Wealthy hit the skids in Sundance doc 'Versailles' 

Lauren Greenfield's Sundance Film Festival entry "The Queen of Versailles" tells the story of every American in danger of losing a home amid the economic crisis.

The difference is that the home in question was a 90,000-square-foot mansion inspired by the excesses of France's Palace of Versailles.

Greenfield's documentary chronicles the financial success of Florida time-share condominium entrepreneur David Siegel and his wife, Jackie, who set out to build the largest house in America at the height of the real-estate bubble.

When the bubble burst, the Siegels had the same rude awakening as millions of others: They had been living easy on borrowed money they now could not repay.

One of the opening-night films Thursday at the Sundance showcase for independent cinema, "Queen of Versailles" presents an intimate portrait of the Siegels' extreme wealth and the hard fall they took as the markets crashed and money dried up in 2008.

"It is a metaphor for what we have all gone through in the economic crisis, and that's what was really compelling to me about the story," Greenfield said in an interview Friday. "It's not a reality show, it's not a gotcha on the 1 percent. It's really looking at their life in the big, kind of epic size that it is, and having that be a window in which to kind of think about what happened to us all."

Greenfield, a photographer whose debut documentary "Thin" premiered at Sundance in 2006, met Jackie Siegel at a photo shoot for fashion designer Donatella Versace. Siegel, who says in the film that she used to spend $1 million a year on clothes, was one of Versace's best customers, and she and Greenfield hit it off right away.

As Siegel described her life — flying with her eight children on a private jet, building the biggest home in the country — Greenfield realized the family was an ideal subject for her long-term photographic project on wealth. Greenfield visited the Siegels to shoot photographs and eventually convinced them to let her document their lives and the construction of the house on film.

The documentary starts out like a twist on "Lifestyles of the Rich and Famous," revealing the splendor of the 26,000-square-foot home the Siegels occupied and the gaudy grandeur of the palace they were building that would be nearly four times bigger. Greenfield examines the family business, including its crown jewel, a new time-share tower in Las Vegas, and traces the self-made couple's humble origins before rising to wealth.

When the economy went sour, the Siegels allowed Greenfield to continue her shoot. The film follows them down as they are forced to sell assets, fire employees, fight to avoid foreclosure on their unfinished mansion and struggle to hold onto the Vegas tower.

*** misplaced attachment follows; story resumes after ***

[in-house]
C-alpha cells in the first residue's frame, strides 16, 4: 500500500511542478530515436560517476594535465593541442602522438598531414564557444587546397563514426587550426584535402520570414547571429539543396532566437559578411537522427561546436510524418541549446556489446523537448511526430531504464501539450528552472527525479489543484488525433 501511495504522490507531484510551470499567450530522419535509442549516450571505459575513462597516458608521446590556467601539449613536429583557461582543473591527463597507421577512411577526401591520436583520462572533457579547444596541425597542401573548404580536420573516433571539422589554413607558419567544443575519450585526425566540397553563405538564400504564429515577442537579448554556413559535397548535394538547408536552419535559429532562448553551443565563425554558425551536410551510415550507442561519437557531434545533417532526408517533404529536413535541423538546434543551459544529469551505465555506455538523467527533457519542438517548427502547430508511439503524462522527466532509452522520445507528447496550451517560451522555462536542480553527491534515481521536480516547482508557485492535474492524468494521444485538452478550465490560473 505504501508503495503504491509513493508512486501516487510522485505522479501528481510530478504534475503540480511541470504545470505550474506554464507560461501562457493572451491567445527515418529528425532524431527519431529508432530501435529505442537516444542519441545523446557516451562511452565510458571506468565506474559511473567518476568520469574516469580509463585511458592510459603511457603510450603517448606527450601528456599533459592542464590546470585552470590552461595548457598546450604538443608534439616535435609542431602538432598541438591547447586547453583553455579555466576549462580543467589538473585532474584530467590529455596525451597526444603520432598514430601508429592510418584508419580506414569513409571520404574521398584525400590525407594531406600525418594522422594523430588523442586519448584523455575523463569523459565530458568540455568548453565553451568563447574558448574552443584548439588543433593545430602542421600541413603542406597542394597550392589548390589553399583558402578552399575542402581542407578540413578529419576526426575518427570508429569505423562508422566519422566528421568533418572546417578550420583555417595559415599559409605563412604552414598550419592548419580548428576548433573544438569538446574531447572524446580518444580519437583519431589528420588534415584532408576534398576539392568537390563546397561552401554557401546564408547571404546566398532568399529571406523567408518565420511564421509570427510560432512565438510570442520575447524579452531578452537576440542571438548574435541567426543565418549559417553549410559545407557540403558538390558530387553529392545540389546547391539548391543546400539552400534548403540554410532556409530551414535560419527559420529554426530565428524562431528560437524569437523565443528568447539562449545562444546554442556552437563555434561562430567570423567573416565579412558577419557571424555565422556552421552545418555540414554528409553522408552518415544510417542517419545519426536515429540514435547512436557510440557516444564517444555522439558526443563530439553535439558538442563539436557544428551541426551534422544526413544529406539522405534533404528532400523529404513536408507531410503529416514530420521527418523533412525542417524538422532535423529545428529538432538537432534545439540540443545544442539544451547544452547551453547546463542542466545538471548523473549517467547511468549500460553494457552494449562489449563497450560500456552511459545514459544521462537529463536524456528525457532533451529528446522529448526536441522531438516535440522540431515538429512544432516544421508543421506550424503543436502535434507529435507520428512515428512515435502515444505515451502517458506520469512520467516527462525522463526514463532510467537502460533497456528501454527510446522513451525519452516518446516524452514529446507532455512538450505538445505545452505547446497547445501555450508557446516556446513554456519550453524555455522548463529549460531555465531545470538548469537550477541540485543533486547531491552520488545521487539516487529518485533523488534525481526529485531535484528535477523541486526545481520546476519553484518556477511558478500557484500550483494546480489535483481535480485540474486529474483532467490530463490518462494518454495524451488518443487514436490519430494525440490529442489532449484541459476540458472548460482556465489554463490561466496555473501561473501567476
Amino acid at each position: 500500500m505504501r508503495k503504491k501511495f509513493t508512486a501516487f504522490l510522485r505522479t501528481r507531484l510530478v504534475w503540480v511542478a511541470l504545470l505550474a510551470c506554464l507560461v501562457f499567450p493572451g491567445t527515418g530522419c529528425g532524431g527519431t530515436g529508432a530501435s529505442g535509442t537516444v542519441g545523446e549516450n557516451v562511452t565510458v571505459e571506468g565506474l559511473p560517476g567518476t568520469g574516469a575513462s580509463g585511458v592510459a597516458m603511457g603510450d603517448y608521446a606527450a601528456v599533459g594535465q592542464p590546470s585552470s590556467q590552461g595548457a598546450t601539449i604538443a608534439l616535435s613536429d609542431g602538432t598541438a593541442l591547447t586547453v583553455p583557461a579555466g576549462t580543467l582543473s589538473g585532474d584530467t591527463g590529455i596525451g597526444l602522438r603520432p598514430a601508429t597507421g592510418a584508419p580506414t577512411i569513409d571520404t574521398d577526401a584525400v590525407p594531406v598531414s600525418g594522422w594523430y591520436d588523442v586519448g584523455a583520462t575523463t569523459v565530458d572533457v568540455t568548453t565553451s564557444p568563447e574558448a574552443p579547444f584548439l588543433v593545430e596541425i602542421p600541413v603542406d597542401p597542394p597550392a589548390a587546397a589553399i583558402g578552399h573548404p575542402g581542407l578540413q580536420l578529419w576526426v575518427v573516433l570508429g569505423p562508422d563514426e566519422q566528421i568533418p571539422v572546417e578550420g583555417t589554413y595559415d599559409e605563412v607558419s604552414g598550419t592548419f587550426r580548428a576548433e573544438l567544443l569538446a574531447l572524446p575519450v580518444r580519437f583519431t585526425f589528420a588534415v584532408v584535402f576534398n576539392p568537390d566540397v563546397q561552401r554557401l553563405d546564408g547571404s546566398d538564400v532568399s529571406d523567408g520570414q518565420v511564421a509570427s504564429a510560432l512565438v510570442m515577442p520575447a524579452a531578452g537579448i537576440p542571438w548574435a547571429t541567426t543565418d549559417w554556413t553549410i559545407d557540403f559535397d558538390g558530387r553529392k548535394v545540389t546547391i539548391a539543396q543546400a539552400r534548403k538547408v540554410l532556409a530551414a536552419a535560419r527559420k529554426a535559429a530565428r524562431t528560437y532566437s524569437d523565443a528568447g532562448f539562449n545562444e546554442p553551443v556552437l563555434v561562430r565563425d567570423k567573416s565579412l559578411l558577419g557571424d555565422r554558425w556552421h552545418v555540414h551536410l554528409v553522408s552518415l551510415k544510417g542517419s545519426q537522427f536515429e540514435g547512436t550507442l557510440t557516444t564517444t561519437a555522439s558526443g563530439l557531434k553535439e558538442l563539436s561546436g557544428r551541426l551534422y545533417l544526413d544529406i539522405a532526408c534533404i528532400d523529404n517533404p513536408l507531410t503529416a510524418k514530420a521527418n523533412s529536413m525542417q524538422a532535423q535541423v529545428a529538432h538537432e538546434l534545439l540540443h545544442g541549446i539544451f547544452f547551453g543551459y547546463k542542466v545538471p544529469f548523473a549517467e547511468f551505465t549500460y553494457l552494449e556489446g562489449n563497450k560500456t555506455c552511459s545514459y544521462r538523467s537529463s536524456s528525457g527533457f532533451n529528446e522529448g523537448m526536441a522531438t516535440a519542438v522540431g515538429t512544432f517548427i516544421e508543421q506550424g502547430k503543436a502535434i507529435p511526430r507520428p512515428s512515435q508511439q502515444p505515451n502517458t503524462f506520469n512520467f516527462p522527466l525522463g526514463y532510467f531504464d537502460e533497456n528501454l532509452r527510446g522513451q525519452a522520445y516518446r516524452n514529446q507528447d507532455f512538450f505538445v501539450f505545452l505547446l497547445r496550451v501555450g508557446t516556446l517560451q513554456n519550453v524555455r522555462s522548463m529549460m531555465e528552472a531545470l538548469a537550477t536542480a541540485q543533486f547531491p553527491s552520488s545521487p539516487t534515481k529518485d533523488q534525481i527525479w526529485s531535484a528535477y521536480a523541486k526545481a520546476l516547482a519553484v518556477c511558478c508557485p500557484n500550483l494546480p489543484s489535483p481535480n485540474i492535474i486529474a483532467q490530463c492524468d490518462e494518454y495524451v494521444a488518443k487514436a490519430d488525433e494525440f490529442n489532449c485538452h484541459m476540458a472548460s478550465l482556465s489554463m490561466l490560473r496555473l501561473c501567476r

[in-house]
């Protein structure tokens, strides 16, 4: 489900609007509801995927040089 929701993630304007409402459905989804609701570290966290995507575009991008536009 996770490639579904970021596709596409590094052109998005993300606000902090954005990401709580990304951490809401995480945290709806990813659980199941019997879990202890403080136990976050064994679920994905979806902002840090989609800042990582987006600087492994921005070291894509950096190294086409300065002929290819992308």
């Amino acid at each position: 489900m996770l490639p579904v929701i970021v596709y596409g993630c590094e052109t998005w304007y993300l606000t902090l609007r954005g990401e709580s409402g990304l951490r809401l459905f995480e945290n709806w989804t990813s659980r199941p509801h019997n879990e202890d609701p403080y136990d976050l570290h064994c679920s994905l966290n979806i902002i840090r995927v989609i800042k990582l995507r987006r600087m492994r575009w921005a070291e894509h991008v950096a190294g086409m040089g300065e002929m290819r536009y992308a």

The marriage grows shaky as the Siegels fight over money. Jackie is unable to rein herself in on a colossal Wal-Mart spending spree, while David balls out the family for leaving all the lights on and threatens to let the power company cut off their electricity.

Jackie Siegel attended the Sundance premiere, but her husband did not. David Siegel is suing Greenfield and the Sundance festival, claiming materials used to promote the documentary are defamatory. Greenfield said she could not comment about the lawsuit.

The indulgence of the Siegels' lives seems absurd, sparking hearty laughter at times from the Sundance audience at the film's premiere. David Siegel proudly proclaims that his reason for building his immense house is simply "because I can," while Jackie Siegel is shown dutifully trying to cut back on expenses by flying commercial and renting her own car, then learning to her surprise at the Hertz leasing counter that the vehicle doesn't come with a driver.

Yet despite their wealth and privilege, the Siegels are sympathetic figures. The strain of trying to hold his empire together becomes apparent on David Siegel's face as his interviews with Greenfield progress. Jackie Siegel visits an old friend in danger of losing her own modest house to foreclosure and sends her $5,000 to help fend off the bankers.

"It's got a human element that I think is unexpected for the viewers going in. I think they thought it was going to be a look at the rich or this kind of reality-show craziness about the building of the biggest house in America, and it starts that way and takes you in, and then takes you on this other path that's really about looking at the American dream — both its virtues and its flaws, and how we all got caught up in that," Greenfield said.

"I remember David said to me in one of the interviews — I keep thinking about this, and maybe I should have put it in the movie — he said, 'Money doesn't make you happy. You just can be miserable in a better part of town.'"




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